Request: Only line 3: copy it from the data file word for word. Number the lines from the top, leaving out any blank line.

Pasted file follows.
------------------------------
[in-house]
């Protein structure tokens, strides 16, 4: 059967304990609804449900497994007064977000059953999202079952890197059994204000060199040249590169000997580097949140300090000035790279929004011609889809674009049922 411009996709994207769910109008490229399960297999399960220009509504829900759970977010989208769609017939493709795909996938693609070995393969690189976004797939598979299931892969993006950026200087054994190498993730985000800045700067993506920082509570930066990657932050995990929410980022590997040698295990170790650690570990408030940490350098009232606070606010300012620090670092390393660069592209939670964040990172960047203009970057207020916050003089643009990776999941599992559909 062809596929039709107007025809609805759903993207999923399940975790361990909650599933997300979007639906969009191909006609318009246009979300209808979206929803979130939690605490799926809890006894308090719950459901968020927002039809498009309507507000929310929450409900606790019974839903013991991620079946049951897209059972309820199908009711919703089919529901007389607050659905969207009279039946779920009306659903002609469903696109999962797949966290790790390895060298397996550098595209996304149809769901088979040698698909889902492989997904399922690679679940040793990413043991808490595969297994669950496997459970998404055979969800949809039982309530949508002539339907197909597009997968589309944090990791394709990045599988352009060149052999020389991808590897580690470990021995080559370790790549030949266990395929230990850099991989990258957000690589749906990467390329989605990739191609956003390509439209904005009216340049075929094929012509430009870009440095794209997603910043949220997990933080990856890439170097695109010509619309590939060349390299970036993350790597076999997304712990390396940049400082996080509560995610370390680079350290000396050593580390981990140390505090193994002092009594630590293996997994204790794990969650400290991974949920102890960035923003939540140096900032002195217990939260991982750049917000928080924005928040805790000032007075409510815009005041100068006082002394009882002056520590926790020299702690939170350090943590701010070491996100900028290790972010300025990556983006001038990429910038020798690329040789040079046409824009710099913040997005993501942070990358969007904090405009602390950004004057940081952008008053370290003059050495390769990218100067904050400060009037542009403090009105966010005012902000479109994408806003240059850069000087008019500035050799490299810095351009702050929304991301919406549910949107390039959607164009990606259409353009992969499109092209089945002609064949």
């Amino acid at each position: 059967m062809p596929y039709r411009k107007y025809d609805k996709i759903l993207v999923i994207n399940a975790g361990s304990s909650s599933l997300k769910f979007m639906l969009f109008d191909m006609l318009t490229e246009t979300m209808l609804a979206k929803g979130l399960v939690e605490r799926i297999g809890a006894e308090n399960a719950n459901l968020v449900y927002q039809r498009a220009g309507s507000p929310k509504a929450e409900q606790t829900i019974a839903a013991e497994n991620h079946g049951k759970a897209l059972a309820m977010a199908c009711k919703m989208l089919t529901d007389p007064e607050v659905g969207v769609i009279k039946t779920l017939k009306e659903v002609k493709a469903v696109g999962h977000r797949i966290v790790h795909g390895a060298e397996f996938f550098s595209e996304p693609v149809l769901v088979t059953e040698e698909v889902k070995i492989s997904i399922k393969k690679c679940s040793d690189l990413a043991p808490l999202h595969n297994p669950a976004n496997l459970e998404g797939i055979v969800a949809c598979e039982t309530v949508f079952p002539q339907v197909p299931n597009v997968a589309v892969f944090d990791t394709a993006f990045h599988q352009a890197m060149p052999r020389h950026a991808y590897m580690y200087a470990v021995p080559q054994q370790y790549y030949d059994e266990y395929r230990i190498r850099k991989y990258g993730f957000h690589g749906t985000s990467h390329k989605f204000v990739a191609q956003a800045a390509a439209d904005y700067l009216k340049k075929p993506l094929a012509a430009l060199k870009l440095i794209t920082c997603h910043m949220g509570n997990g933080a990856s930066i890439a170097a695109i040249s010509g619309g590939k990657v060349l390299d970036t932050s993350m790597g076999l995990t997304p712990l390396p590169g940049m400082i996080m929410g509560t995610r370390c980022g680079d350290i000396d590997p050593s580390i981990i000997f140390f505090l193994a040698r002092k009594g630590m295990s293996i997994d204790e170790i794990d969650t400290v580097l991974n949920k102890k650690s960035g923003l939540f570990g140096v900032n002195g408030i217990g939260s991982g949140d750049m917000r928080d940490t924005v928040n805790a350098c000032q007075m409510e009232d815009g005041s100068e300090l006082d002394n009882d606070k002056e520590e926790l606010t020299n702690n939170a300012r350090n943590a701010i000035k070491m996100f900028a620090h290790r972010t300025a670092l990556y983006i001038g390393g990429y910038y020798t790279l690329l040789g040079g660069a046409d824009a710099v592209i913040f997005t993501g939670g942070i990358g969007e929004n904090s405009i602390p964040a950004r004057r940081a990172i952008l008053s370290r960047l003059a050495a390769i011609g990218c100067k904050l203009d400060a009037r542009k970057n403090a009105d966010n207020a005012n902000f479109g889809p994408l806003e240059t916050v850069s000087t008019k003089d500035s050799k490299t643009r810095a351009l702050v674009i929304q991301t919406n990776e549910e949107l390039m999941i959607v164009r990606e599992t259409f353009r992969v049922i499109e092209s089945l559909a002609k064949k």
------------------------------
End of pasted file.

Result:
């Amino acid at each position: 059967m062809p596929y039709r411009k107007y025809d609805k996709i759903l993207v999923i994207n399940a975790g361990s304990s909650s599933l997300k769910f979007m639906l969009f109008d191909m006609l318009t490229e246009t979300m209808l609804a979206k929803g979130l399960v939690e605490r799926i297999g809890a006894e308090n399960a719950n459901l968020v449900y927002q039809r498009a220009g309507s507000p929310k509504a929450e409900q606790t829900i019974a839903a013991e497994n991620h079946g049951k759970a897209l059972a309820m977010a199908c009711k919703m989208l089919t529901d007389p007064e607050v659905g969207v769609i009279k039946t779920l017939k009306e659903v002609k493709a469903v696109g999962h977000r797949i966290v790790h795909g390895a060298e397996f996938f550098s595209e996304p693609v149809l769901v088979t059953e040698e698909v889902k070995i492989s997904i399922k393969k690679c679940s040793d690189l990413a043991p808490l999202h595969n297994p669950a976004n496997l459970e998404g797939i055979v969800a949809c598979e039982t309530v949508f079952p002539q339907v197909p299931n597009v997968a589309v892969f944090d990791t394709a993006f990045h599988q352009a890197m060149p052999r020389h950026a991808y590897m580690y200087a470990v021995p080559q054994q370790y790549y030949d059994e266990y395929r230990i190498r850099k991989y990258g993730f957000h690589g749906t985000s990467h390329k989605f204000v990739a191609q956003a800045a390509a439209d904005y700067l009216k340049k075929p993506l094929a012509a430009l060199k870009l440095i794209t920082c997603h910043m949220g509570n997990g933080a990856s930066i890439a170097a695109i040249s010509g619309g590939k990657v060349l390299d970036t932050s993350m790597g076999l995990t997304p712990l390396p590169g940049m400082i996080m929410g509560t995610r370390c980022g680079d350290i000396d590997p050593s580390i981990i000997f140390f505090l193994a040698r002092k009594g630590m295990s293996i997994d204790e170790i794990d969650t400290v580097l991974n949920k102890k650690s960035g923003l939540f570990g140096v900032n002195g408030i217990g939260s991982g949140d750049m917000r928080d940490t924005v928040n805790a350098c000032q007075m409510e009232d815009g005041s100068e300090l006082d002394n009882d606070k002056e520590e926790l606010t020299n702690n939170a300012r350090n943590a701010i000035k070491m996100f900028a620090h290790r972010t300025a670092l990556y983006i001038g390393g990429y910038y020798t790279l690329l040789g040079g660069a046409d824009a710099v592209i913040f997005t993501g939670g942070i990358g969007e929004n904090s405009i602390p964040a950004r004057r940081a990172i952008l008053s370290r960047l003059a050495a390769i011609g990218c100067k904050l203009d400060a009037r542009k970057n403090a009105d966010n207020a005012n902000f479109g889809p994408l806003e240059t916050v850069s000087t008019k003089d500035s050799k490299t643009r810095a351009l702050v674009i929304q991301t919406n990776e549910e949107l390039m999941i959607v164009r990606e599992t259409f353009r992969v049922i499109e092209s089945l559909a002609k064949k």